Weight-loss drugs could be moving beyond needles

(Healthcare Brew – Francis Scialabba)  — Just when it seemed the weight-loss drug race couldn’t get any more frenzied, the makers of popular obesity medications said “Hold my syringe.”

Novo Nordisk said yesterday it will seek FDA approval this year for a pill version of its pound-shedding medication, Wegovy (Ozempic for weight loss), after finding that an oral alternative was just as effective as the injectable version.

That leaves Pfizer and Eli Lilly—the maker of Mounjaro, a recent breakout in weight loss—trailing a bit behind as the three drugmakers compete for the biggest slice of a fast-growing industry that could reach $100 billion by the end of the decade, analysts estimate. Pfizer’s CEO has estimated that an obesity pill could rake in $10 billion per year for the company that makes it.

  • In Novo Nordisk’s final trials before FDA review, diabetics lost up to 20 pounds and non-diabetics lost an average of 35 pounds—or 15% of their body weight—on a high-dose daily pill version of semaglutide (the generic name for Ozempic and Wegovy).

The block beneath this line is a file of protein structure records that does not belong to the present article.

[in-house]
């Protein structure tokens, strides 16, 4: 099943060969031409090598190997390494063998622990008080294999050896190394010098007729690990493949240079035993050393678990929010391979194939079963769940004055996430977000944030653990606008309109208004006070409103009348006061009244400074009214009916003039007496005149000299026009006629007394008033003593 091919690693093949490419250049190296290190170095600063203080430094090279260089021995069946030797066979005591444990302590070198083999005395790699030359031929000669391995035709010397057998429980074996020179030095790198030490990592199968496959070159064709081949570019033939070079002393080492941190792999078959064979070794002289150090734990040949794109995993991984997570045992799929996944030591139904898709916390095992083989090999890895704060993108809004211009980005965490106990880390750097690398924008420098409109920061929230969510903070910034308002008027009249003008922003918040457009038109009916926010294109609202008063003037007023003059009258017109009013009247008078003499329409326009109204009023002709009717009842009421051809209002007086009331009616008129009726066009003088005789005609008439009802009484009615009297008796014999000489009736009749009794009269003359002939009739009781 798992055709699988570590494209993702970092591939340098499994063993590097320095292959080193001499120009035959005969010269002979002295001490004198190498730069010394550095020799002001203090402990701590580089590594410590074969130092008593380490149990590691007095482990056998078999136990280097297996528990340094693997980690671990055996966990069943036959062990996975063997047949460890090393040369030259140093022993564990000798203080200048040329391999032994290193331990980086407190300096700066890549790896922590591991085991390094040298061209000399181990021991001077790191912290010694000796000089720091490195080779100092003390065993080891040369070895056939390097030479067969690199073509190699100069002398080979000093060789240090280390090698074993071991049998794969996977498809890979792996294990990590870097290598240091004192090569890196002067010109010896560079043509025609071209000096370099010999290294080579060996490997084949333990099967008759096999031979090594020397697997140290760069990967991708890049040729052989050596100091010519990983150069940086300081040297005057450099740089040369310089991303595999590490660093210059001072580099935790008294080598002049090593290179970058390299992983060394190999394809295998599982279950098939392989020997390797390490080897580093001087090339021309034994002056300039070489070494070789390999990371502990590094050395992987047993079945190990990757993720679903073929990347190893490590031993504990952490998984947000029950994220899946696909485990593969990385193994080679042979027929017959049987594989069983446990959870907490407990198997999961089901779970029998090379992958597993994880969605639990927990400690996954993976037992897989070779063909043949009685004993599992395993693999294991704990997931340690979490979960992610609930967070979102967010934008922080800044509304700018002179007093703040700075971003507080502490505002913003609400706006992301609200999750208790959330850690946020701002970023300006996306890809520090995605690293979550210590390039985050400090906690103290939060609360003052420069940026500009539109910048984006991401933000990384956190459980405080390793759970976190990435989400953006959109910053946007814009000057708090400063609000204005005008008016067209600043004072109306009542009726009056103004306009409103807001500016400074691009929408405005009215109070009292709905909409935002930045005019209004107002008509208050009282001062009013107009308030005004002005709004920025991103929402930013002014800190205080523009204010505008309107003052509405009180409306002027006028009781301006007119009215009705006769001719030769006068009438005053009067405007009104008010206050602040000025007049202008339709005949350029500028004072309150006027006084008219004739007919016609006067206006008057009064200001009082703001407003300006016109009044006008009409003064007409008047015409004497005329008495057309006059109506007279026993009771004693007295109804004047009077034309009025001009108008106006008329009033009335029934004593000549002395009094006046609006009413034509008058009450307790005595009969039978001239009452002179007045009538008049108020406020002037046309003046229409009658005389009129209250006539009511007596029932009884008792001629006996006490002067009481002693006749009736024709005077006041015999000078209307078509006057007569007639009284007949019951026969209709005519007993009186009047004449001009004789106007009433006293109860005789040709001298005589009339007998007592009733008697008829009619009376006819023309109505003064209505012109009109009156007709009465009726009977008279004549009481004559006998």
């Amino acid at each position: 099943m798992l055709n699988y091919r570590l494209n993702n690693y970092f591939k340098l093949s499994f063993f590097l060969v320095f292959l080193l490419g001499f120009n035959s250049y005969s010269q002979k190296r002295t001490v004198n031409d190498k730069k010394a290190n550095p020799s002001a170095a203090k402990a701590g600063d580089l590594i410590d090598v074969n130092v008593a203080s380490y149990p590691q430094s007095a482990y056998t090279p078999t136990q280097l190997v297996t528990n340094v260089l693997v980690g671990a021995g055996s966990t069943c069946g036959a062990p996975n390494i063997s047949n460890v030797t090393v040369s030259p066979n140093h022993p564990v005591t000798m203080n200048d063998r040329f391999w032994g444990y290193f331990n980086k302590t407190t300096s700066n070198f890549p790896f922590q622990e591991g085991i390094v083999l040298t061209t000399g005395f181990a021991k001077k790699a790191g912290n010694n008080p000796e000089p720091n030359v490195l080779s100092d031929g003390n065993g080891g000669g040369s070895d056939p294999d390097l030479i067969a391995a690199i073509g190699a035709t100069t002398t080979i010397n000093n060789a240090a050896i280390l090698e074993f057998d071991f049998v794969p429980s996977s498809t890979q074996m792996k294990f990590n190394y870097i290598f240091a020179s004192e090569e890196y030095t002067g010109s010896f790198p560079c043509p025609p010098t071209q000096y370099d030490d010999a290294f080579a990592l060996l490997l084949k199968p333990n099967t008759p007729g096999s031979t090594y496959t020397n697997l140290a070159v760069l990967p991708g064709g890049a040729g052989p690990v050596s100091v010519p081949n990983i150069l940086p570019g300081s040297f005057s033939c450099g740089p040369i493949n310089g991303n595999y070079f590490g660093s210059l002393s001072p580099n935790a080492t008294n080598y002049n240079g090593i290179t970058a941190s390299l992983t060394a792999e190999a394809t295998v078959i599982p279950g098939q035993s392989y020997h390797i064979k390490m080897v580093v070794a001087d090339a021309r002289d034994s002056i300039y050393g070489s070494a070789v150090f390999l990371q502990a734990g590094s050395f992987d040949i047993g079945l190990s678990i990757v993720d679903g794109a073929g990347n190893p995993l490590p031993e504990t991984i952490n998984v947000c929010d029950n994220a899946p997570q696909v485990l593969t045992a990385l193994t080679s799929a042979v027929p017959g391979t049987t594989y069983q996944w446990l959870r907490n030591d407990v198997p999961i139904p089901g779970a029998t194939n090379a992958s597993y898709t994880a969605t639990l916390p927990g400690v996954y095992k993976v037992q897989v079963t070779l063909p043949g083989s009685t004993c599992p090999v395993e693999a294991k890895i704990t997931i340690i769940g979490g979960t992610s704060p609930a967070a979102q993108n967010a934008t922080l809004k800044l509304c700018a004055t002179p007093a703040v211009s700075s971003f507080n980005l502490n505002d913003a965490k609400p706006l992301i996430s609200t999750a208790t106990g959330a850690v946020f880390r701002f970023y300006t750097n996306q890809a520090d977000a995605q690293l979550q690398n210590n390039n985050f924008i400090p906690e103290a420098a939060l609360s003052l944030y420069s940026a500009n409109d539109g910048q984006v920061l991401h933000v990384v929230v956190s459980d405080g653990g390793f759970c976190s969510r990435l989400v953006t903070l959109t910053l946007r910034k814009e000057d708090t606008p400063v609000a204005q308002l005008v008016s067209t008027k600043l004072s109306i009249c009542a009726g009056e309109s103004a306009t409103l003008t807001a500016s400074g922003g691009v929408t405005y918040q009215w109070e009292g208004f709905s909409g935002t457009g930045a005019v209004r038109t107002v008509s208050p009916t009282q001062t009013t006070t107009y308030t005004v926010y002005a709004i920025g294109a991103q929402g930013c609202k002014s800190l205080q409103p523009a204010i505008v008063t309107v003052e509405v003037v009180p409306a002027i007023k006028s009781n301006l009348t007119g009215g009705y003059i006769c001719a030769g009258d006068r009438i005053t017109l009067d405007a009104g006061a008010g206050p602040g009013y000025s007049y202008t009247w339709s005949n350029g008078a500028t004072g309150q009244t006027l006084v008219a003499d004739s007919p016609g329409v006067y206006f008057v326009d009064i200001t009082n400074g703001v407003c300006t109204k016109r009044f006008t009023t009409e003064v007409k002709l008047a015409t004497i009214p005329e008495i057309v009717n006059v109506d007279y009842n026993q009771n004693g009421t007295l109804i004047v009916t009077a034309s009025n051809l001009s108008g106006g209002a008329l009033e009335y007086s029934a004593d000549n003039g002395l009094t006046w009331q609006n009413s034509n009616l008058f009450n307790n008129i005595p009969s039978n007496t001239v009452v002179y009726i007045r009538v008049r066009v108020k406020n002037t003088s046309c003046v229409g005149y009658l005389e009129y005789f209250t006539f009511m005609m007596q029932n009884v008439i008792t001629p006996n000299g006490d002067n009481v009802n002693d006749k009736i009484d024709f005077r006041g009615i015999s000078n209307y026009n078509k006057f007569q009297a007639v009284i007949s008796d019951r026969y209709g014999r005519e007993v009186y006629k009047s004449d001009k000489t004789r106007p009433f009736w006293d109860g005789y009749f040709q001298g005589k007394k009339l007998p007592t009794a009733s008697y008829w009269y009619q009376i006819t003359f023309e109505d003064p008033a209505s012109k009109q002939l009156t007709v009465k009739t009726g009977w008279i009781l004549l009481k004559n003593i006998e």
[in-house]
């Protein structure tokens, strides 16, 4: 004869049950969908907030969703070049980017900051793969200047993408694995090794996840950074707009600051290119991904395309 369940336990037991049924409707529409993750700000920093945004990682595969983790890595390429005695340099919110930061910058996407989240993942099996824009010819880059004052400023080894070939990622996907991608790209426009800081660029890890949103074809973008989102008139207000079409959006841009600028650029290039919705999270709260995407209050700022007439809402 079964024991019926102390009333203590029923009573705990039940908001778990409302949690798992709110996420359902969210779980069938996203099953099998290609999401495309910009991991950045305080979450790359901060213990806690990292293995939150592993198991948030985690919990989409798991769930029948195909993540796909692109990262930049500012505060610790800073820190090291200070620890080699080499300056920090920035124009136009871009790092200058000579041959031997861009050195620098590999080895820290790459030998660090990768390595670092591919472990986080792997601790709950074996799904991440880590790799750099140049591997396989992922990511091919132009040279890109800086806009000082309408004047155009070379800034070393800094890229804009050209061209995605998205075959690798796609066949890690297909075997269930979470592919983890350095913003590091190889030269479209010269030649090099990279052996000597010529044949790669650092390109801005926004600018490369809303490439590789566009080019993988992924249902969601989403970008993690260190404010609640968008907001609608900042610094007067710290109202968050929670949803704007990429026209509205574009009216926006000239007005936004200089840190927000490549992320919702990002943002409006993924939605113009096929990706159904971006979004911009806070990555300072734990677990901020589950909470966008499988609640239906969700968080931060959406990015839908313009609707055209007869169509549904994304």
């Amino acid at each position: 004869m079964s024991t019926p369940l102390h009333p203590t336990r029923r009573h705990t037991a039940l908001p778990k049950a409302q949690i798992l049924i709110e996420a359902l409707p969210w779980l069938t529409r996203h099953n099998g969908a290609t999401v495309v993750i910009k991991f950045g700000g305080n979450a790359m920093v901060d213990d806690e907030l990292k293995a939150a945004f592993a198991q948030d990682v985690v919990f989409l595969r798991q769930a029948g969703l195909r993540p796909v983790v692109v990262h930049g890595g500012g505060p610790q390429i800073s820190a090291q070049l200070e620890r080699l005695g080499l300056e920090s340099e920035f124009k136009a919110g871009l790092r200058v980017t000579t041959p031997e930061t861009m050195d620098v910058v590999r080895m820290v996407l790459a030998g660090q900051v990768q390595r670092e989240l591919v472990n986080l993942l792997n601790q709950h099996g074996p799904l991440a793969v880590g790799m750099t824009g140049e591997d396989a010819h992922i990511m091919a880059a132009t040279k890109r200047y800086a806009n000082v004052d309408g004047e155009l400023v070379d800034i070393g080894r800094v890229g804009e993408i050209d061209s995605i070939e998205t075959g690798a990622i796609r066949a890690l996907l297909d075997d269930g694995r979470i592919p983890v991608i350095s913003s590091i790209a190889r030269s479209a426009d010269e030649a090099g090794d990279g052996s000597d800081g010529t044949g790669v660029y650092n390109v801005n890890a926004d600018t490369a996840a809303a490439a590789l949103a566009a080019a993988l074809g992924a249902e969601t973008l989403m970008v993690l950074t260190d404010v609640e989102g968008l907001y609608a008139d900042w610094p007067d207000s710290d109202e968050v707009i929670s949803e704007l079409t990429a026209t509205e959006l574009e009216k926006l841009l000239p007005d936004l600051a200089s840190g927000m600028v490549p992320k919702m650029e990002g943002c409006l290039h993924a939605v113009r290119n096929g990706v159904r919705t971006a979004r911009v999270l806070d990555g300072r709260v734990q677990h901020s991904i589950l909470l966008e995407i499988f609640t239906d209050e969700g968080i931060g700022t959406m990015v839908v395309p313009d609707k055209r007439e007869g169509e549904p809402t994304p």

• Competitor Eli Lilly’s oral weight loss drug, orforlipron, enabled non-diabetic users to lose up to 14.7% of their body weight in phase two studies (one step behind final trials). So far, nothing rivals Eli Lilly’s injectable, Mounjaro, which reduces body weight by 22.5%, on average—except its own experimental injectable retatrutide, which the company announced yesterday helped patients lose 24% of their weight.
  • Diabetics who pop the high dose of Pfizer’s pill, danuglipron, shed an average of 10 pounds, according to mid-phase two trial results. Pfizer was developing a second pill, too, but just dropped it after discovering it could harm people’s livers.

But it’s not all pills and rainbows. Some medical professionals think an oral option for weight loss will help those who get squeamish around needles, but critics worry the ease could put pressure on people who are overweight. There’s no timeline yet on when the semaglutide pill form will hit the market, which is still suffering from demand-fueled shortages of Wegovy and Ozempic injectables.